Used 2000 GMC Yukon Review

Edmunds expert review

A strong drivetrain, well behaved road manners, and a spacious and comfortable interior makes the Yukon one of the best full size sport utilities on the market.

What's new for 2000

Completely redesigned, Yukon is based on the new Sierra pickup platform with zippy V8 engines and a stouter chassis for a better, more isolated ride.

Vehicle overview

Yukons are popular SUVs, and rightly so. Featuring room for the family and plenty of gear in one of two well-appointed trim levels in either two- or four-wheel drive with four doors, the Yukon is versatile enough for any task thrown its way. For 2000, GMC has redesigned the truck from top to bottom, providing buyers with stronger engines, a more robust foundation, more seats inside, and nicely updated sheetmetal that, if not ground-breaking, is at least attractive.

Starting with the stiff new Sierra pickup platform, engineers ladled a number of luxury goodies atop a slightly larger four-door cabin. In keeping with its rugged luxo-truck image, even basic Yukon SLEs are well-equipped with a 275-horsepower, 4.8-liter Vortec V8 engine, aluminum alloy wheels, deep tinted glass, and front and rear air conditioning. Other standards include power windows, locks and doors, a CD player pumping out the jams through nine premium quality speakers, and an electrochromic rearview mirror with compass.

Step up to SLT trim and you'll be rewarded with leather upholstery. All Yukons come with four-wheel disc ABS for short stopping distances and a five-link, semi-floating coil-spring rear suspension for improved ride characteristics. An optional Autoride suspension system can vary shock dampening automatically as needed, and 4WD models can be equipped with a stout Z71 off-road suspension package. Front and side airbags are standard, and an optional traction-control system keeps the 2WD Yukon's tail planted in the slippery stuff.

An automatic transmission is the only way you can go in the new Yukon, but an optional 5.3-liter V8 engine is available if you need the extra torque for towing. Also extra cost is a power sunroof, automatic climate control, rear-seat audio controls, a luxury package that adds heated power front seats and a HomeLink transmitter, and, for the first time, a third-row seat that expands seating to a maximum of nine passengers, albeit at the expense of valuable cargo space.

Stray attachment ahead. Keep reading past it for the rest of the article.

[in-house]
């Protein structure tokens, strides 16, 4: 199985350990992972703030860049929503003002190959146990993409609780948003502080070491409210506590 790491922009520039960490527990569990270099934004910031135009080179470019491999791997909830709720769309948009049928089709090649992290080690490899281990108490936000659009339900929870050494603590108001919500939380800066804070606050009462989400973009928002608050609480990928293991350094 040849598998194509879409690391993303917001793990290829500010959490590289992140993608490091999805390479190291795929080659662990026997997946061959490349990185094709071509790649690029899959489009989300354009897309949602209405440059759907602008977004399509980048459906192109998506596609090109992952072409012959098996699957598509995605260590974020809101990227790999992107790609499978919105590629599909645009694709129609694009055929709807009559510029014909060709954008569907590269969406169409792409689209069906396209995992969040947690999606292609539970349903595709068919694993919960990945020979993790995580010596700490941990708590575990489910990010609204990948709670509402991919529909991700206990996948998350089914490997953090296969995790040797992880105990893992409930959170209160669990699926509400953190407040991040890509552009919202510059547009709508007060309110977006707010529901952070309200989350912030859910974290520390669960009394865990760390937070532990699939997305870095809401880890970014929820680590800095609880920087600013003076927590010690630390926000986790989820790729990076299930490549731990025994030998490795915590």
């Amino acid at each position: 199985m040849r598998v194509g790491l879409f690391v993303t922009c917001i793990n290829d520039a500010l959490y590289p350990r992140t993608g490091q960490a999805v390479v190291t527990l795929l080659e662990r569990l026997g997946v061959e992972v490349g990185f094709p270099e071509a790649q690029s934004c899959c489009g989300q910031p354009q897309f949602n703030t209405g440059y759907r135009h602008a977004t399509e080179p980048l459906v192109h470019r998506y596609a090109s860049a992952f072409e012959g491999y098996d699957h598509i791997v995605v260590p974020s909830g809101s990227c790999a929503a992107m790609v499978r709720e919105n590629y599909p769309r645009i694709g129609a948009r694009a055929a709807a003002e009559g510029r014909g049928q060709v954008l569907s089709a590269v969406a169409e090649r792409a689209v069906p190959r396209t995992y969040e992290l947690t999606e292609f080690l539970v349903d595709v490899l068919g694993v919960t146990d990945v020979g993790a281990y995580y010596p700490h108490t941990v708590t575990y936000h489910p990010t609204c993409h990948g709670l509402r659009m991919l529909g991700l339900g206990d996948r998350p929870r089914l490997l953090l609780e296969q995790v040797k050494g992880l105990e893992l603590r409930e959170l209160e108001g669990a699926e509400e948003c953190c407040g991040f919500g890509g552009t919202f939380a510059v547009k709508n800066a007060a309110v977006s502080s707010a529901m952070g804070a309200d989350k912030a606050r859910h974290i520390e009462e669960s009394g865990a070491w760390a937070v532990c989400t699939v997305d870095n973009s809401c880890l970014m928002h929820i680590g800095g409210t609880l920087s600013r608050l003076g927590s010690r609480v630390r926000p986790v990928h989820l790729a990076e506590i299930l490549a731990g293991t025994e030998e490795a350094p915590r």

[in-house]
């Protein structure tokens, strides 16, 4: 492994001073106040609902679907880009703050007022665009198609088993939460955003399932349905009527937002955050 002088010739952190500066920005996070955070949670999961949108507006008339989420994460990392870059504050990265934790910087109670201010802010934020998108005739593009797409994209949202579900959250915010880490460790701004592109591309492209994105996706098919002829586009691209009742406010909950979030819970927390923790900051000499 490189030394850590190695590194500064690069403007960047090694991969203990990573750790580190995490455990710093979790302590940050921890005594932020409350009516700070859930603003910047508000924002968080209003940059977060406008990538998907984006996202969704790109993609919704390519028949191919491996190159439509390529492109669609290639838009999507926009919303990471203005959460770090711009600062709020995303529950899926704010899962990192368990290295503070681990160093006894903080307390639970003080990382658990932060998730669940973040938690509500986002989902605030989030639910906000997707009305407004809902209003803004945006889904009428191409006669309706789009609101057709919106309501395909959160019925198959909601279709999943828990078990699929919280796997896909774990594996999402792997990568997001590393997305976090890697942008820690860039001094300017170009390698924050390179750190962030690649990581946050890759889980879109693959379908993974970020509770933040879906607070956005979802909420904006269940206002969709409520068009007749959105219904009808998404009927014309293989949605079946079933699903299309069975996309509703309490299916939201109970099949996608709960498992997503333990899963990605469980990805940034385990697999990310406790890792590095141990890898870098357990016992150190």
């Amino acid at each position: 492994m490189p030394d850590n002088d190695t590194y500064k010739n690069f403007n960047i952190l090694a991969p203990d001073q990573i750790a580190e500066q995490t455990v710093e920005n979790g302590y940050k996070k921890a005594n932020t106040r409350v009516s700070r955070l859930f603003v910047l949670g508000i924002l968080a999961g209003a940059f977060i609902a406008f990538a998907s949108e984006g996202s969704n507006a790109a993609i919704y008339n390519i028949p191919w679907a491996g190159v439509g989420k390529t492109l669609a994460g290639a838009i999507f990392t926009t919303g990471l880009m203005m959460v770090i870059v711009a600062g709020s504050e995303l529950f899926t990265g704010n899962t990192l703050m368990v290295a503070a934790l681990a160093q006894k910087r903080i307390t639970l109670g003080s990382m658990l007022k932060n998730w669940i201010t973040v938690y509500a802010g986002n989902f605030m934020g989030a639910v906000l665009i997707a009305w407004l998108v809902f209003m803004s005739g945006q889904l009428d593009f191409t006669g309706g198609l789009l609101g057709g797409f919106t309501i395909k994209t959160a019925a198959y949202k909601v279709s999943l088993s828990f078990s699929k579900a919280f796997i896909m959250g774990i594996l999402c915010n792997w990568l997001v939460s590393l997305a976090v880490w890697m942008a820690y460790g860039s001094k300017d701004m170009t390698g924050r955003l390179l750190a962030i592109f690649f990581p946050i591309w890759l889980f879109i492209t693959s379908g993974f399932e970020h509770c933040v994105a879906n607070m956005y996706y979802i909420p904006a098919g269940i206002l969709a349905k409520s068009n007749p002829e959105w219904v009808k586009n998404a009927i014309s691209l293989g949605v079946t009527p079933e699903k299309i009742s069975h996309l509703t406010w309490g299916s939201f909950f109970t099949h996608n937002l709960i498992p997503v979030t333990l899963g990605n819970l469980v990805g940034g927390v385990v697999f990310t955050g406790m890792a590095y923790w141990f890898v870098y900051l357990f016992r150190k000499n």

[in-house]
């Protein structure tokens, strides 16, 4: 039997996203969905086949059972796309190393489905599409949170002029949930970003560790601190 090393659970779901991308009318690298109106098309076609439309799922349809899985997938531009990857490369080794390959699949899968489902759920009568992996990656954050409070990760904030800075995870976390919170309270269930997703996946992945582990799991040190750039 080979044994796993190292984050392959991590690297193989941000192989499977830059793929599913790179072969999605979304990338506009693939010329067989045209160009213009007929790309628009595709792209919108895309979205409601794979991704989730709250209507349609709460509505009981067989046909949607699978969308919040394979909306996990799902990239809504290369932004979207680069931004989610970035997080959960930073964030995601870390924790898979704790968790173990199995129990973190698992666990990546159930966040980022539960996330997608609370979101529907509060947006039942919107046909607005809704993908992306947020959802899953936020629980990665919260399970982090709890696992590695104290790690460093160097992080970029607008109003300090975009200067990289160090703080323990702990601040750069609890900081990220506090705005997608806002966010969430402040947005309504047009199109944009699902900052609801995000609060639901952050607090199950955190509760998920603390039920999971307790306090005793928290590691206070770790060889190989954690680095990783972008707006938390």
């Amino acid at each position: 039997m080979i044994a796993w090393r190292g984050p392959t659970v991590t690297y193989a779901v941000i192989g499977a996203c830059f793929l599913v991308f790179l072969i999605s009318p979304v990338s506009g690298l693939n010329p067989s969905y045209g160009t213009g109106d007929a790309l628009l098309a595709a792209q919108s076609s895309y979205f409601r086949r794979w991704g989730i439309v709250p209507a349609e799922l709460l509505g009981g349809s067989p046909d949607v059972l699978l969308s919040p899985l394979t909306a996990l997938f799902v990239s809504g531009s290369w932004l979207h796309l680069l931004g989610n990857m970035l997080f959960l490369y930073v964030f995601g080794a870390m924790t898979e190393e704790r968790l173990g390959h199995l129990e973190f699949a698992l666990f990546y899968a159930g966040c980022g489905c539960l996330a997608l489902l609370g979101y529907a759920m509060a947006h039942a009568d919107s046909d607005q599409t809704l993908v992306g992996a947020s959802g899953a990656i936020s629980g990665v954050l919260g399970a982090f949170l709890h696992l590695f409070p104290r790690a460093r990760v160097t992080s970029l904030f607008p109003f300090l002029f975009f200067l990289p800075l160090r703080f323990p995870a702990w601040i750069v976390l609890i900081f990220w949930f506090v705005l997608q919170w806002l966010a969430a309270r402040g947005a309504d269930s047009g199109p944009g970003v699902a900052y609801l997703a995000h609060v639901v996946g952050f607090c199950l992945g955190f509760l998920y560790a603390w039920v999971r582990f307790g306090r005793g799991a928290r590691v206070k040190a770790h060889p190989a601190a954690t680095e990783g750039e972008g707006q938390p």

One of the great things about the Yukon is that it gives you plenty of interior room and luggage capacity in a garageable, daily-driver package. Despite its full-size SUV status, it's manageable in tight quarters and quite responsive, particularly the 2WD model, which is equipped with a carlike rack-and-pinion steering system. And now, with third-row seating, you can have the practicality of a minivan and the go-anywhere capability of an SUV, in one easy-to-live-with package. And no, GM is NOT paying us to say this.

Despite cheap interior plastics, the Yukon is undoubtedly one of the best big SUVs you can buy. Perfect for a family and able to tote the in-laws in a pinch, the ruggedly stylish and easy to drive Yukon should prove to be a big hit. Get down to the local GMC dealer before the crush of consumers drives demand far above supply.

Edmunds expert review process

This review was written by a member of Edmunds' editorial team of expert car reviewers. Our team drives every car you can buy. We put the vehicles through rigorous testing, evaluating how they drive and comparing them in detail to their competitors.

We're also regular people like you, so we pay attention to all the different ways people use their cars every day. We want to know if there's enough room for our families and our weekend gear and whether or not our favorite drink fits in the cupholder. Our editors want to help you make the best decision on a car that fits your life.